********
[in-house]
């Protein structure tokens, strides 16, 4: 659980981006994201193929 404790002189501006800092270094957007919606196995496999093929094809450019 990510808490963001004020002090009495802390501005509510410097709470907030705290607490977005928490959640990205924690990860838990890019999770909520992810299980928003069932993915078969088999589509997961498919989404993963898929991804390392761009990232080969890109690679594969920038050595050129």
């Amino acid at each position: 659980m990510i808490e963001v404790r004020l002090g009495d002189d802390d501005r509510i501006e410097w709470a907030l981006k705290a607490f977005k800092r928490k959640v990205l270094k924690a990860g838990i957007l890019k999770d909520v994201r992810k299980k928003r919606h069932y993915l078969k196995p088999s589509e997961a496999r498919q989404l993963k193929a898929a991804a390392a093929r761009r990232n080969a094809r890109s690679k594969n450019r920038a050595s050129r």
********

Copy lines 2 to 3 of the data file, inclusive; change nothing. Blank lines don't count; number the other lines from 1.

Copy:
């Protein structure tokens, strides 16, 4: 659980981006994201193929 404790002189501006800092270094957007919606196995496999093929094809450019 990510808490963001004020002090009495802390501005509510410097709470907030705290607490977005928490959640990205924690990860838990890019999770909520992810299980928003069932993915078969088999589509997961498919989404993963898929991804390392761009990232080969890109690679594969920038050595050129």
């Amino acid at each position: 659980m990510i808490e963001v404790r004020l002090g009495d002189d802390d501005r509510i501006e410097w709470a907030l981006k705290a607490f977005k800092r928490k959640v990205l270094k924690a990860g838990i957007l890019k999770d909520v994201r992810k299980k928003r919606h069932y993915l078969k196995p088999s589509e997961a496999r498919q989404l993963k193929a898929a991804a390392a093929r761009r990232n080969a094809r890109s690679k594969n450019r920038a050595s050129r």